Defining the Paradoxical Nature of Joy
Do you have joy in your life? This simple question can sum up the oxymoronic nature of the human mind in one swoop. I often love starting the beauty of an overly complex subject, such as finding happiness with its antithesis. No, this is not going to be an article of complaints. Instead, we will explore the psychology of joy so that we may create a little more of it in our life.
Dr. Sonja Lyubomirsky describes happiness as “the experience of joy, contentment, or positive well-being, combined with a sense that one’s life is good, meaningful, and worthwhile.” Traditionally, joy or happiness have competing definitions based upon one’s objective or subjective predisposition. Some individuals have an external locus of control, while others have an internal locus. While neither is right, they lead to competing realities about what constitutes happiness and where one will look to find its presence.
Finding happiness is a lifelong pursuit. But if you pursue it, as the verb suggests, it becomes work, which can create an antithetical underpinning that denotes something that has to be done versus enjoyed. This process is the crux of habit formation in the guise of rote rituals that may have served their purpose early on but may have no intent or even an unhealthy aim to your current life.
The shadow is natural. Every joy houses the possibility of rote rituals of addiction, especially if the thoughts, behaviors, and actions that lead to the acquisition of the coveted action incur a substantial amount of time during one’s day leading up to the joyous event. While this may sound absurd, take (fill in the blank) addictions.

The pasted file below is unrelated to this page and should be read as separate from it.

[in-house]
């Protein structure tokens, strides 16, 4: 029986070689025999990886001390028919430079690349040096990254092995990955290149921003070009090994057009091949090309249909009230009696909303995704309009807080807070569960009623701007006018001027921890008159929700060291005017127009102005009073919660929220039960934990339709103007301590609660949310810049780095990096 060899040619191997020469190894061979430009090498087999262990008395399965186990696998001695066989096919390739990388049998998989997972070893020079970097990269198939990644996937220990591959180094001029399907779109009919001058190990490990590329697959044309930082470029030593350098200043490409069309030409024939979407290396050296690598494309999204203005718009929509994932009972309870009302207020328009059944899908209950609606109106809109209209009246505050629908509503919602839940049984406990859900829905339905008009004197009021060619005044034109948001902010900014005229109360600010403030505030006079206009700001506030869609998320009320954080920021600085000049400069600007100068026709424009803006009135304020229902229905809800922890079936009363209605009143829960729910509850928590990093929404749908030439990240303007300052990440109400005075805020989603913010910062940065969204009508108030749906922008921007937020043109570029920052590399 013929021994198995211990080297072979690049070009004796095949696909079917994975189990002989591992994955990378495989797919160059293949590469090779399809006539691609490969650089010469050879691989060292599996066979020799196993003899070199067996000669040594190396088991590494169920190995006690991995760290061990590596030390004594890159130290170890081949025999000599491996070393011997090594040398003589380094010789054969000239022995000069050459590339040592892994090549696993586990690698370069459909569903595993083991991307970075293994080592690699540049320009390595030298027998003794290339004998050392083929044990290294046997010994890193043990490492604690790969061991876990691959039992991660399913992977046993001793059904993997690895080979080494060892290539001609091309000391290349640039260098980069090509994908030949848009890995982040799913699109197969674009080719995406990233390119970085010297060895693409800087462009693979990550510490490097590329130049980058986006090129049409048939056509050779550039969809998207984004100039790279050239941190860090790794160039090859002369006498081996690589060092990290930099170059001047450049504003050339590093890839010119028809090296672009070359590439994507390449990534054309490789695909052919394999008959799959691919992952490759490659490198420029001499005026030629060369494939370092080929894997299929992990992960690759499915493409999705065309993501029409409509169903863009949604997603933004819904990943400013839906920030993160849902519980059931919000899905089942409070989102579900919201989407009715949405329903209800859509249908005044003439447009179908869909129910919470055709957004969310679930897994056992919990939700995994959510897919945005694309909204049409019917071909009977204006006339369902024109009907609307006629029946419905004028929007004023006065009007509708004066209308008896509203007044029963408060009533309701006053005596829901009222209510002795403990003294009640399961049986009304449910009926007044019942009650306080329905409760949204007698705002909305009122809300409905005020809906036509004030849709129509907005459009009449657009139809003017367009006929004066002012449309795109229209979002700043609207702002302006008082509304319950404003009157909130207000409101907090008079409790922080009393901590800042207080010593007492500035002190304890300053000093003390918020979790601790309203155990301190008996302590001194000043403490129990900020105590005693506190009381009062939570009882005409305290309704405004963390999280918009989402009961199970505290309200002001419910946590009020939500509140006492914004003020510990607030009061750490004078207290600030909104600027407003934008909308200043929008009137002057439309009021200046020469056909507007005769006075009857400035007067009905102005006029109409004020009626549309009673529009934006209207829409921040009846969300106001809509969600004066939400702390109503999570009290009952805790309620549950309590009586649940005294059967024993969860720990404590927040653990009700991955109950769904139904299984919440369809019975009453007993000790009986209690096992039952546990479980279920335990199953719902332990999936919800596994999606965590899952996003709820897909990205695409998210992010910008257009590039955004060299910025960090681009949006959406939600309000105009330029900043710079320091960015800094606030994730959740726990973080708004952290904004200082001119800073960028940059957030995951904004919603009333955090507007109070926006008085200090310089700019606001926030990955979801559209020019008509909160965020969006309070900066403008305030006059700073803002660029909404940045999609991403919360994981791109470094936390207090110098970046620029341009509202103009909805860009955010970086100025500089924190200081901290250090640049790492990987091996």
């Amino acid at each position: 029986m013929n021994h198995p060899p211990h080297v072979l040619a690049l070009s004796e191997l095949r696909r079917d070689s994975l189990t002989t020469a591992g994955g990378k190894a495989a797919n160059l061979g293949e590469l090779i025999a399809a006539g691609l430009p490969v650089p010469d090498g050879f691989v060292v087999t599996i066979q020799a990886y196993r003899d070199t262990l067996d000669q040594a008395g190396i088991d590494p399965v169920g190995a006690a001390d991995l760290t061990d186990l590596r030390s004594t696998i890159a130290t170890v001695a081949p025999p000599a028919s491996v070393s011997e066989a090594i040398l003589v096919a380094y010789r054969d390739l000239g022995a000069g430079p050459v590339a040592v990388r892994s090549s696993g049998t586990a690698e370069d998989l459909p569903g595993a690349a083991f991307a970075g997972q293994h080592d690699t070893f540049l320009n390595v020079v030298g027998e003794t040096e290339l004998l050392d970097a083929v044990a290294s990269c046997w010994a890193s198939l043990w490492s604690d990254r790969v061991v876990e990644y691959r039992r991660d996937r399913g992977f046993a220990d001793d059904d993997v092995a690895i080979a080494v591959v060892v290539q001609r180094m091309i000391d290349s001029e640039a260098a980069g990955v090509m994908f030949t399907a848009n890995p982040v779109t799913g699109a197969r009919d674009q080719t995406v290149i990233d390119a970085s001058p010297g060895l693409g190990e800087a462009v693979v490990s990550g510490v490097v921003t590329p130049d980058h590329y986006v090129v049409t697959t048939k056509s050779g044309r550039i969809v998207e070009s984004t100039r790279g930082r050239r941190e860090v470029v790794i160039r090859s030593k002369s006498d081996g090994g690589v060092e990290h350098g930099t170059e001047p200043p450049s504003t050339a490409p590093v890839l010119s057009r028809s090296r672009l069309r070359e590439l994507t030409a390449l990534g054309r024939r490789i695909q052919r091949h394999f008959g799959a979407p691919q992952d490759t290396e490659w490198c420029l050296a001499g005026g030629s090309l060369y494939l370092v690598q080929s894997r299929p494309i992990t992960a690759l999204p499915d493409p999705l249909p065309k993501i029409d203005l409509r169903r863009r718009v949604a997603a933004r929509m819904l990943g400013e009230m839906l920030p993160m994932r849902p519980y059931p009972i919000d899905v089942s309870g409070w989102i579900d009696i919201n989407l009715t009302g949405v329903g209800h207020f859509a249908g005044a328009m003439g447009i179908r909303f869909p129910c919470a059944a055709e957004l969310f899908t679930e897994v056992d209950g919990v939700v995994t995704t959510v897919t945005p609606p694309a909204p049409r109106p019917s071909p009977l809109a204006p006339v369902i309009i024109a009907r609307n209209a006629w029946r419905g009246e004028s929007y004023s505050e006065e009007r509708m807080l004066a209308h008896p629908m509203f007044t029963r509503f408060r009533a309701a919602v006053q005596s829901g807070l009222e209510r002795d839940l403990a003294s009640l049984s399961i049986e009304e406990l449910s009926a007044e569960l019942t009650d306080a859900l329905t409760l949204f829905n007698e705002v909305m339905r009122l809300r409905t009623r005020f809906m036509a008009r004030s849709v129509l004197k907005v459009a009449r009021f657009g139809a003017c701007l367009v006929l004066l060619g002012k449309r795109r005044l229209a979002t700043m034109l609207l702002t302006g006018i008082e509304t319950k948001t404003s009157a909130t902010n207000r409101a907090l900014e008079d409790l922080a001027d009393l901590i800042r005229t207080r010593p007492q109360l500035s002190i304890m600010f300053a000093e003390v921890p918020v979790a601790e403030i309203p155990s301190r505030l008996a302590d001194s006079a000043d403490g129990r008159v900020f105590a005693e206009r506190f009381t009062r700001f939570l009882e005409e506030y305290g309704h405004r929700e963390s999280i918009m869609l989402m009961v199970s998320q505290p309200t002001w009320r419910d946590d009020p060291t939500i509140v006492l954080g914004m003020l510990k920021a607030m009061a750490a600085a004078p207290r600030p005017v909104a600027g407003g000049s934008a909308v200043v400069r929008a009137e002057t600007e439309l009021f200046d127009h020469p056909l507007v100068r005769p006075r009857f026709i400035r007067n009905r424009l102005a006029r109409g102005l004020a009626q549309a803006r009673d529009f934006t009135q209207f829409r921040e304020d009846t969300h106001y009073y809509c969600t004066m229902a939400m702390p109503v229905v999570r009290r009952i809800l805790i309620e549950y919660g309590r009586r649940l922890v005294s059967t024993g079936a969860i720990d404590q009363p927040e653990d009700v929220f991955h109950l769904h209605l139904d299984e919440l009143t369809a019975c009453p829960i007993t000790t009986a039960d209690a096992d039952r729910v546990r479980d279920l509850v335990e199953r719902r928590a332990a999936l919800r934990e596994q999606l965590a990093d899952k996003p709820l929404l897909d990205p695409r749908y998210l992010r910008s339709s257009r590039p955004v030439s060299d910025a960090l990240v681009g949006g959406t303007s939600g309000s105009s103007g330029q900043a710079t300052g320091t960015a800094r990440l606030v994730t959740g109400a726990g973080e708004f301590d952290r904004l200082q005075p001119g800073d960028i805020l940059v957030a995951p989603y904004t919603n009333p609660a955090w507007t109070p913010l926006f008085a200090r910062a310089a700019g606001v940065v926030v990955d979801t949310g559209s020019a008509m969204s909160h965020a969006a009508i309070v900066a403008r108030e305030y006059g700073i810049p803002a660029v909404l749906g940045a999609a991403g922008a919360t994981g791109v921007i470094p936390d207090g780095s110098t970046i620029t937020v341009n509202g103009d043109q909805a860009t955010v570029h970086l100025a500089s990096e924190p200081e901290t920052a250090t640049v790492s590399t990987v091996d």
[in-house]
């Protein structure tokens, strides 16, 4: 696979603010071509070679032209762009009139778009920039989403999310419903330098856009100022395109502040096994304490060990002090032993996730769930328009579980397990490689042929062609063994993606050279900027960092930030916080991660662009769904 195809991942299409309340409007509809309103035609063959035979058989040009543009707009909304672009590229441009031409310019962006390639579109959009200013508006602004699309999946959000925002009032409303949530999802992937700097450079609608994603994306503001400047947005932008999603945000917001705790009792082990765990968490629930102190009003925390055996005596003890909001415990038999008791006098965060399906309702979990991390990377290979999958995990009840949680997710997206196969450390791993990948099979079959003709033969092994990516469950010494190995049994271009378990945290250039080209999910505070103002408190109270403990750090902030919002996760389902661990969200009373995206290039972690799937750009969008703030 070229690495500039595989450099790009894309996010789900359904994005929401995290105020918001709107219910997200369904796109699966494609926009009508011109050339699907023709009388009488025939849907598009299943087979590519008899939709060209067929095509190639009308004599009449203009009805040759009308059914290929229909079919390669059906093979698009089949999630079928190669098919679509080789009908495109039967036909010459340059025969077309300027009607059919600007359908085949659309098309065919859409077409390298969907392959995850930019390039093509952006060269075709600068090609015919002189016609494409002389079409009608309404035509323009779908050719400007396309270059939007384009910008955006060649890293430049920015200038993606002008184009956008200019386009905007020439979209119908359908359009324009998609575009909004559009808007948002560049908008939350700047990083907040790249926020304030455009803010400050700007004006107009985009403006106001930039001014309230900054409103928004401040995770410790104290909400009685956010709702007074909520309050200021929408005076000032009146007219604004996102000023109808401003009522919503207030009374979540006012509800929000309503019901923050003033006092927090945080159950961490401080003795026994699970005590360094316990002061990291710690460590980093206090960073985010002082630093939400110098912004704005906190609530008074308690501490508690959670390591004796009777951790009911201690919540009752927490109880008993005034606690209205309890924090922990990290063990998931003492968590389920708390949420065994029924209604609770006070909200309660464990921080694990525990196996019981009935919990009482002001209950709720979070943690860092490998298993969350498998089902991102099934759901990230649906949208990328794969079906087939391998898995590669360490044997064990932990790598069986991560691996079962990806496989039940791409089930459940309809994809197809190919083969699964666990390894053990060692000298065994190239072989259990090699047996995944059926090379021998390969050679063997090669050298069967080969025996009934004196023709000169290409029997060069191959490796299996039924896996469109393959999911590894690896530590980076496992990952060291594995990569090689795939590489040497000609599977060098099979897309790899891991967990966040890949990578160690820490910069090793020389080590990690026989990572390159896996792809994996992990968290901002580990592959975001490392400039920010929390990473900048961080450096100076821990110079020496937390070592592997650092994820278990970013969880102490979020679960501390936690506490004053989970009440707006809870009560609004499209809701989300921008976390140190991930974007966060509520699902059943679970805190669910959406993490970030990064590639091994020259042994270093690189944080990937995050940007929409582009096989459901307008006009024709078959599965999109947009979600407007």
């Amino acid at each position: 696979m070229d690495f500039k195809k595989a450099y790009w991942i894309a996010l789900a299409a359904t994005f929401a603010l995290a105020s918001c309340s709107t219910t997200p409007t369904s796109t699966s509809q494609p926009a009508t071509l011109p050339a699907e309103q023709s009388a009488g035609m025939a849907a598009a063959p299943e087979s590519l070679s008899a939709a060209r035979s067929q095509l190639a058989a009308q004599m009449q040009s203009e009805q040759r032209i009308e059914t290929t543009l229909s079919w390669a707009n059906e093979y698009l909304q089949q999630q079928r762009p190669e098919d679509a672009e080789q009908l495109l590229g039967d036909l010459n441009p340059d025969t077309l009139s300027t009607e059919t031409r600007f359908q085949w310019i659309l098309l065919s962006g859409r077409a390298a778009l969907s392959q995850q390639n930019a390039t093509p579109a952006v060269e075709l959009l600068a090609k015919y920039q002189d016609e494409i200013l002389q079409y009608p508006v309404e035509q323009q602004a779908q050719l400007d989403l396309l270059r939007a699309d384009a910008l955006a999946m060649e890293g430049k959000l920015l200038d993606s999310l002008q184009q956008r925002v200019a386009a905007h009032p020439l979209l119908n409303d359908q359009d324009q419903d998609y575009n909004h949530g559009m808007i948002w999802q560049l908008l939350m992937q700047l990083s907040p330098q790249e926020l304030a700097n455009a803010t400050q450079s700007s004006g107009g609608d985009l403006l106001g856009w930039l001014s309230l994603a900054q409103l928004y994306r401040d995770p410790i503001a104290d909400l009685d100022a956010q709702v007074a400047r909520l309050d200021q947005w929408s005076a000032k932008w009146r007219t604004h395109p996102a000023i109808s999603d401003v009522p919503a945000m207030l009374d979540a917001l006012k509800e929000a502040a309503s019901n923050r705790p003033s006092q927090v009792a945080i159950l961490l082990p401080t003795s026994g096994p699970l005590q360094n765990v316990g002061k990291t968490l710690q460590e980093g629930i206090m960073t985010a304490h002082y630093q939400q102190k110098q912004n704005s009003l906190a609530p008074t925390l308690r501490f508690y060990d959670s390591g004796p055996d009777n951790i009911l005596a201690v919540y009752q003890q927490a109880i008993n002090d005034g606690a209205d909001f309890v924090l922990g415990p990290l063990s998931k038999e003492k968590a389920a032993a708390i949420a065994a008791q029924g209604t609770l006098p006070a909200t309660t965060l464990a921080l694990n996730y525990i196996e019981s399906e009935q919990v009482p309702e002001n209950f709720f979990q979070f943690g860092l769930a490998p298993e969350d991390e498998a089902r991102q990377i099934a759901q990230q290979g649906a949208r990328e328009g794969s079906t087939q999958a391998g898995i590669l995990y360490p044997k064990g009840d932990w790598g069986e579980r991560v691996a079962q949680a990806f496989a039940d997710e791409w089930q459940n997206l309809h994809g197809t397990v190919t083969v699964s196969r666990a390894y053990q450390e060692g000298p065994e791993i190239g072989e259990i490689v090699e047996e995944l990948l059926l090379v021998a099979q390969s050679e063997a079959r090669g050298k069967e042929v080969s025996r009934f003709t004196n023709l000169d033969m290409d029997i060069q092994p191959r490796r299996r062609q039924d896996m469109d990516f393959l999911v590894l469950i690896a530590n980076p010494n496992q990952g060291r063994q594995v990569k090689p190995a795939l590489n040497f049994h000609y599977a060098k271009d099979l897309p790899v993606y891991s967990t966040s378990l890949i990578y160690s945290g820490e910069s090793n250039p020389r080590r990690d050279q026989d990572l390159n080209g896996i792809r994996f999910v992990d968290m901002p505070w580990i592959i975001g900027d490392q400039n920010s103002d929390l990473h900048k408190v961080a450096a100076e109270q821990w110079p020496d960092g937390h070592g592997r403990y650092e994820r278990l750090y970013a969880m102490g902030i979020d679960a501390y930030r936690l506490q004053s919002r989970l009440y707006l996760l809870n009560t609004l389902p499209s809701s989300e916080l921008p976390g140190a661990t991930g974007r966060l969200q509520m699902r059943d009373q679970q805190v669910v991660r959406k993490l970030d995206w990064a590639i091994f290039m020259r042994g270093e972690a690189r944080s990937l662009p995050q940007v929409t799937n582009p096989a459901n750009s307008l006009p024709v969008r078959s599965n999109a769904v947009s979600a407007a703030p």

Alcohol, drugs, food, sex, and many others can be, at first, a harmless experiment. However, if the coveted event becomes the sole focus, it drains time from creating possibilities for new growth. In turn, the habit becomes cyclical, feeding itself, and what used to produce some element of joy can become, through the ritual of rote action, a source of misery feeding itself.
While the nature of the psyche mirrors the yin and yang, joy and the shadow are part of the same coin. Happiness and its shadow exist simultaneously, each housing the possibility of the opposite side within its spectrum. It is up to us to grab ahold of that coin, the bad, the ugly, the good, and the beautiful, and make it ours.
What to Do?
While there can be as many exercises as there are people to create the inner sense of peace and well-being associated with joy, it is imperative to define the parameters by which you will secure your sense of peace and well-being. It is also essential to understand that the paradoxical nature of a concept such as joy oscillates between the light and shadow elements of the same feelings one wishes to create in their life.
By defining the coin’s boundaries, we can partake in all its riches. We cannot have light without dark. Gold does not exist without the tumultuous work one undertakes to unearth its contents. If one did not exist, it simply would exist outside of the nature of consciousness because that is all that exists.
In other words, know your shadows. They are the habits that occupy your time, are adverse, but also hold within them the ability to create inroads to that inner gold, the potential that is ultimately yours for the taking if you only have the faith to take the first step.
In the following articles on happiness, we will give some nuts and bolts examples of what we can do to create a little more of it in our life. While the tenets of analytical and positive psychology form the theoretical foundations for these exercises, they are by no means exhaustive.
I hope you enjoyed this content, as I believe we all yearn to create a little happiness in our life. Until next time my friends. Namaste, may blessings find you on your journey to advance confidently in the direction of your dreams.